the observable responses, actions, or activities of someone. adj., adj behav´ioral.
adaptive behavior behavior that fosters effective or successful individual interaction with the environment.
contingent behavior actions that are dependent upon a specific stimulus.
behavior disorder a general concept referring to any type of behavioral abnormality that is functional in origin.
disorganized infant behavior a nursing diagnosis defined as alteration in integration and modulation of the physiological and behavioral systems of functioning (autonomic, motor, state-organizational, self-regulatory, and attentional-interactional systems) in an infant.
behavior modification 1.
an approach to correction of undesirable conduct that focuses on changing observable actions. Modification of the behavior is accomplished through systematic manipulation of the environmental and behavioral variables related to the specific behavior to be changed. The principles and techniques of this method have been used in treatment of both physical and mental disorders, such as alcoholism, smoking, obesity, and stress. See also conditioning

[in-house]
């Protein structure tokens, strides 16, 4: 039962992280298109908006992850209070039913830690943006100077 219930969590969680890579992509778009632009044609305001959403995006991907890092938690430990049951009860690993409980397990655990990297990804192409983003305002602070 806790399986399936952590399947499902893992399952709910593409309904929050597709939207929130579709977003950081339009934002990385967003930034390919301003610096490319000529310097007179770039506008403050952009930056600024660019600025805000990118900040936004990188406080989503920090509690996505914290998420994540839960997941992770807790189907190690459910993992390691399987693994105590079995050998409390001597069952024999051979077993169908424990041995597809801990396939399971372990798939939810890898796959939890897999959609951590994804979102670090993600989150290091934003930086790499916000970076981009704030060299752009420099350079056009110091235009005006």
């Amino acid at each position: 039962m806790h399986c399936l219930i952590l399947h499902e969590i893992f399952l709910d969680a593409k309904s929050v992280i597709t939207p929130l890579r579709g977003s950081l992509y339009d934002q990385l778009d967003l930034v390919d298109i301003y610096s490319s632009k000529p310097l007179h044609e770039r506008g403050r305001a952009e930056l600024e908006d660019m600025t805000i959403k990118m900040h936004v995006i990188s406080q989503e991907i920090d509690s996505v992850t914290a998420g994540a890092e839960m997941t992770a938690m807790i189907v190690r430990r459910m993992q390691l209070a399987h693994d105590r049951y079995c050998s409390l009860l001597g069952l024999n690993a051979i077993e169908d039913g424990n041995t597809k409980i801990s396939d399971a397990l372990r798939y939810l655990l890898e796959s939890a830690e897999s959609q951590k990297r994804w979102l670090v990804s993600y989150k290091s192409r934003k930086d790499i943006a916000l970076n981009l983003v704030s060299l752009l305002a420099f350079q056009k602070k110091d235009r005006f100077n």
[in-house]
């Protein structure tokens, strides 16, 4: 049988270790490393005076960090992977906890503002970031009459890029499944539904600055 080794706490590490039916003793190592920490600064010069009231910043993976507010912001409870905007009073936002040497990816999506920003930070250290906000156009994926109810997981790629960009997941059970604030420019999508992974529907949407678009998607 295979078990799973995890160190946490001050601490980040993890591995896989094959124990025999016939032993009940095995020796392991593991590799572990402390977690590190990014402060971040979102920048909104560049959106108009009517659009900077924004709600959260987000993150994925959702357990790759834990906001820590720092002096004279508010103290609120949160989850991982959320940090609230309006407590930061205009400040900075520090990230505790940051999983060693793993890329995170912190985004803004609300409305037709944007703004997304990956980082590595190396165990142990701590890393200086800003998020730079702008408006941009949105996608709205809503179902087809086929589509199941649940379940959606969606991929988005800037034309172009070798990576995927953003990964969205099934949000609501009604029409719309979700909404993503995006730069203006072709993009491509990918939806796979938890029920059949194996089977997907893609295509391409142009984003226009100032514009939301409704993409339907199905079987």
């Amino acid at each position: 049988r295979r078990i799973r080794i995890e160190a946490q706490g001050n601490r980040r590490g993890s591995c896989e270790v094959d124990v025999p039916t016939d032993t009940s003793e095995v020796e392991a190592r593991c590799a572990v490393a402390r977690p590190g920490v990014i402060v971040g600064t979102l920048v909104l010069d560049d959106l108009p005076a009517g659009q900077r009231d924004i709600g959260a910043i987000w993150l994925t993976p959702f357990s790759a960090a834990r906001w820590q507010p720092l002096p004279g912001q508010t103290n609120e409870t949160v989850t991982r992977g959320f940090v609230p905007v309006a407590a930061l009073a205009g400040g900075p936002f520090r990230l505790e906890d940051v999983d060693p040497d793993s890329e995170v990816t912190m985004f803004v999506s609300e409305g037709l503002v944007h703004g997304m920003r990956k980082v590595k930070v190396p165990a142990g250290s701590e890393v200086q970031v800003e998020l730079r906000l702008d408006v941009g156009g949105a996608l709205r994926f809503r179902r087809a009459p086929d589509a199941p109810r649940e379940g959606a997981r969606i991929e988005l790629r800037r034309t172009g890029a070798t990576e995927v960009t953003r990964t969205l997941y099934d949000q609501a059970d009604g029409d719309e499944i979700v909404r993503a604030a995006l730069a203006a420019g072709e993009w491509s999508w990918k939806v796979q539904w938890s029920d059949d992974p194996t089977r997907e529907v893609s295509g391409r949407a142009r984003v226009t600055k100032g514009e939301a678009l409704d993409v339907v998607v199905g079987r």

in the nursing interventions classification
, a nursing intervention
defined as promotion of a behavior change.
behavior modification (omaha) on the second level of the intervention scheme of the omaha system, a target definition defined as activities designed to promote a change of habits.
behavior modification: social skills
in the nursing interventions classification
, a nursing intervention
defined as assisting the patient to develop or improve interpersonal social skills.
readiness for enhanced organized infant behavior a nursing diagnosis defined as a pattern of modulation of the physiologic and behavioral systems of functioning (autonomic, motor, state-organizational, self-regulatory, and attentional-interactional systems) in an infant, which is satisfactory but can be improved, resulting in higher levels of integration in response to environmental stimuli.